Personally, I've used the timestamp approach before and that does work well - it does make the caching more efficient by only retrieving the data that has changed since the last read.
Alternatively, I'd suggest the SqlCacheDependency class which takes care of keeping the cache up to date for you. I can't comment on any real-world pros + cons of this, or of performance comparison vs. timestamp approach as I haven't used it myself.
There's another useful article on SqlCacheDependency here
Yes, I don't think it will actually refresh the data. It sounds like you'd have to do that yourself.
From the 2nd link:
When the data changes—and only
then—the cache items based on that
data are invalidated and removed from
the cache. The next time you request
that item from the cache, if it is not
in the cache, you can re-add the
updated version to the cache and be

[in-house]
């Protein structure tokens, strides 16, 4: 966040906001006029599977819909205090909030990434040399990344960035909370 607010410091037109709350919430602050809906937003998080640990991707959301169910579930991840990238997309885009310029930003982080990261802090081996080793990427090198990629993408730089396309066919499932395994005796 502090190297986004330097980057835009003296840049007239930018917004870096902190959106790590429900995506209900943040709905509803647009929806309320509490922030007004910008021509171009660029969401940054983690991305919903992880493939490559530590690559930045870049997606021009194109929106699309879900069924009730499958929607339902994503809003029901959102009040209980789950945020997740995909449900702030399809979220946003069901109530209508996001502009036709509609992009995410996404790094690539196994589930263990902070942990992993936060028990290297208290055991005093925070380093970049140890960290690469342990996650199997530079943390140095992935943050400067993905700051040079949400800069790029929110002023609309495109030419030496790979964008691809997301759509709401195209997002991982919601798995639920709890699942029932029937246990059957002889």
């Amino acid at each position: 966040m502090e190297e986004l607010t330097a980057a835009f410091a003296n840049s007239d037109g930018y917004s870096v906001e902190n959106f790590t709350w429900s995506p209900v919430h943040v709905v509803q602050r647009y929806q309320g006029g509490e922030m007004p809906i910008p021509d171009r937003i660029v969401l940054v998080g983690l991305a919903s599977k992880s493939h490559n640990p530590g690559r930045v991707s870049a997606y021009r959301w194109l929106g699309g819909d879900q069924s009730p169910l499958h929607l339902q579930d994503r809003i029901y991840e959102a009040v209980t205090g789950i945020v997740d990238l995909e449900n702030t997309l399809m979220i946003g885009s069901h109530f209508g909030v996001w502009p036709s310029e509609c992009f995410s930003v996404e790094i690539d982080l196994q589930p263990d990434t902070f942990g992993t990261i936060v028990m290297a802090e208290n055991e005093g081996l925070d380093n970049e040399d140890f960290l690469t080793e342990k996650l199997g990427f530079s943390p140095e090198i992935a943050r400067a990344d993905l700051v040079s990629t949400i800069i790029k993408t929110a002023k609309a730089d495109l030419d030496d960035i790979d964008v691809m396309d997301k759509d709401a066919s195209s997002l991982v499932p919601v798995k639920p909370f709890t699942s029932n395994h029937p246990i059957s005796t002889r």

assured that you have the latest data
There's also SQL 2005 specific implementation notes in the 2nd link:
SQL Server 2005 monitors changes to
the result set of a particular SQL
command. If a change occurs in the
database that would modify the results
set of that command, the dependency
causes the cached item to be
invalidated. This allows SQL Server
2005 to provide row-level
I personally think I'd go for the timestamp approach (that's what I've done before) as I can't see on the face of it that SqlCacheDependency would give any performance benefits - I think it would be less performant (just easier to implement). One day, I'll get round to actually trying out SqlCacheDependency to do a proper performance analysis :)
Regarding the merging of new data into the existing datatable, I think the Merge method of the datatable is what you want.
The Merge method is used to merge two DataTable objects that have largely similar schemas. A merge is typically used on a client application to incorporate the latest changes from a data source into an existing DataTable.
When merging a new source DataTable into the target, any source rows with a DataRowState value of Unchanged, Modified, or Deleted, is matched to target rows with the same primary key values. Source rows with a DataRowState value of Added are matched to new target rows with the same primary key values as the new source rows.
You just need to ensure you define the column(s) on the datatable that are the primary key.